For beluga whales, drive along the Turnagain Arm. As the whales follow the salmon and hooligan runs, you can spot them just off the highway. I usually spot the first beluga whales of the season from mid to late August.
Plan a Hike
Hiking is one of the best outdoor activities in Alaska in August. Whether you want to go for a day hike or plan a multi-day backpacking trip, the extended daylight in August makes it a great time to go.
There are so many incredible trail to explore around the state. You can walk on Root Glacier in Wrangell St. Elias, climb Mount Roberts in Juneau, or hike hut to hut along Resurrection Pass. You’ll find that some routes are better to plan in August as lingering snow continues to melt up in high passes.
As the month goes on, you’ll most likely see the summer foliage be sprinkled with signs of fall. The fall season is quick but it’s so beautiful to hike through the mountains surrounded by fall colors.
Get On the Water
During the rainy days in August, I still like to get outside. When it’s raining, I feel like it’s much easier to choose water activities over hiking. There are lots of places around Alaska to paddle, whether you prefer to kayak, canoe, SUP, or packraft.
August is actually a great time to paddle in areas that usually have a ton of mosquitoes, like Swan Lake Canoe Trail in the Kenai National Wildlife Refuge. If you are an experienced paddler, visit Eklutna Lake or Portage Lake in Southcentral Alaska.
During mid to late August, you’ll come across lots of edible wild plants, mushrooms, and berries in different parts of Alaska. One of my favorite things to forage for in Alaska are berries. You can find salmonberries and cloudberries, but I love picking wild blueberries and turning them into blueberry scones! I usually find blueberries in Hatcher Pass, Arctic Valley, and Whittier.
In the last few years, I’ve started to harvest a bit more than just berries. I picked fireweed flowers from a huge field to make fireweed jelly and I finally found some hedgehog mushrooms! I’ve enjoyed learning about mycology and trying to identify and cook as many wild mushrooms in Alaska as possible.
Cruise in Alaska
August in a popular month to cruise in Alaska. Generally, most travelers choose to book a cruise during August because it’s usually cheaper. There are plenty of week-long cruise options that depart from Vancouver and take you through Alaska’s Inside Passage.
During your August cruise in Alaska, you’ll have plenty of opportunities to see wildlife, like bears, and whales. For bird watchers, August is a great time to see migratory birds along the coast. You’ll also be able to see some incredible scenery, like glaciers, waterfalls, and rainforests.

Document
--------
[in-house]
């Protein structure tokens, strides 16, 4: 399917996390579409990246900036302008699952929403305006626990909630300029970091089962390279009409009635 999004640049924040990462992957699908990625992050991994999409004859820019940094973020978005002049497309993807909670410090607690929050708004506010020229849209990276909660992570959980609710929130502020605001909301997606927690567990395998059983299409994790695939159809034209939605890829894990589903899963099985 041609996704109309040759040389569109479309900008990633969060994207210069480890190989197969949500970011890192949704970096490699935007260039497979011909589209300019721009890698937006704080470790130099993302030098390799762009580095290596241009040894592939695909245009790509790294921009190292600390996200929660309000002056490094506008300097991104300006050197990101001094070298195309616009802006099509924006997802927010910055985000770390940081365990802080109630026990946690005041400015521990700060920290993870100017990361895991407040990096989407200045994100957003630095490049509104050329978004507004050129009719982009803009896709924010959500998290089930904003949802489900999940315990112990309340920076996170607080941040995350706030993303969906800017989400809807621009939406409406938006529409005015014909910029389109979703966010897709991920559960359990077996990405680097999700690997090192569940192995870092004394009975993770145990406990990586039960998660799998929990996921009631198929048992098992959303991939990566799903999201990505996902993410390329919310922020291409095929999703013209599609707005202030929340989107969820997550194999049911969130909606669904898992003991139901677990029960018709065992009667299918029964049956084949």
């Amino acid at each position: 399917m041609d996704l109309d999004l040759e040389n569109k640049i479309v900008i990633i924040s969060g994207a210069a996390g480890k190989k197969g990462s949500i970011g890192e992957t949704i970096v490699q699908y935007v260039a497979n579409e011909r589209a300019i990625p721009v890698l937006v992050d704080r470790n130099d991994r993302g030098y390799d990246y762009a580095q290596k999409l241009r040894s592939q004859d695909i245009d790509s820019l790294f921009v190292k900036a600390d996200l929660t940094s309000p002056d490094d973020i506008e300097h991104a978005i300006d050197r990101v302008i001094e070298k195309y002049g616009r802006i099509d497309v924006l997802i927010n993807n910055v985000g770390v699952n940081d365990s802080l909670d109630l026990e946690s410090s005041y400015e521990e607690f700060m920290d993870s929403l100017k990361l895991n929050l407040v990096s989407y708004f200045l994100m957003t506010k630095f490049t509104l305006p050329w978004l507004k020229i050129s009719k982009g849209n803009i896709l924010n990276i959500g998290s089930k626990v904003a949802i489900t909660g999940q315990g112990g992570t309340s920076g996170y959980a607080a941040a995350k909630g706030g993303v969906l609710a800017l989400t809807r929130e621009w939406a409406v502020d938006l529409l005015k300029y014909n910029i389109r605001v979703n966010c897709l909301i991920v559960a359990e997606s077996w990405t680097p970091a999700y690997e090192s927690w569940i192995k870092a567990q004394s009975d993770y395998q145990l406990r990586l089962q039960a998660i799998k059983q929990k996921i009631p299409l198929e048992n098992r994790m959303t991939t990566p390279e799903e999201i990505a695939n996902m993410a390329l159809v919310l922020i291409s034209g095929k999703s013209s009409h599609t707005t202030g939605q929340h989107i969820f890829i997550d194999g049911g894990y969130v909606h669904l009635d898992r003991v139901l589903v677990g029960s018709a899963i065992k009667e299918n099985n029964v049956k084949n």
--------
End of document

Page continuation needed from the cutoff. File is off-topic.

Festivals and Events in Alaska in August
There are plenty of festivals and events to attend in Alaska in August. Salmonfest and the Alaska State Fair are my favorite August events.
Here are some of the best events in Alaska in August:
Tanana Valley State Fair (July 28-August 6, Fairbanks)
The Tanana Valley State Fair happens every year in Fairbanks. It’s Alaska’s oldest state fair and fairgoers can enjoy amusement rides, food concessions, competitive exhibits, contests, and live performances.
Gold Rush Days (August 2-6, Valdez)
The Gold Rush Days are an annual 5-day celebration honoring the past, present, and future of Valdez, Alaska. This family-friendly celebration includes fundraising, vendors, parades, and gold panning!
Blueberry Arts Festival (August 4-6, Ketchikan)
The Blueberry Arts Festival is an annual event always held the first weekend of August in downtown Ketchikan. The Festival kicks off with a parade, continues with the opening of the Blueberry Arts Festival Art Exhibit and the Best Blueberry Dish Contest. This is a great festival for art, live music, and food.
Salmonfest Alaska (August 4-6, Ninilchik)
Salmonfest is a three-day annual music festival held in Ninilchik, centered around fish, love, and music. There are concerts, a smoked salmon super bowl, activities and games for the whole family. 2023 headliners included Old Crow Medicine Show, Sierra Ferrell and Leftover Salmon. I went for the first time in 2022 and it was so much fun!
Kenai Peninsula Fair (August 11-13, Ninilchik)
The Kenai Peninsula Fair is held in Ninilchik and is known as the “Biggest Little Fair in Alaska.” Fairgoers can enjoy live music, shows, rides, food, and a rodeo!
Augtoberfest (August 12, Healy)
I love a good beer festival and Augtoberfest is one to beat. This family-friendly German-style Oktoberfest bash is held at 49th State Brewing in Healy. You get to eat German food and drink special beer releases by the one-liter stein in true Oktoberfest style. Plus, there is live music to dance to all day and night.
Galway Days Irish Festival (August 12, Anchorage)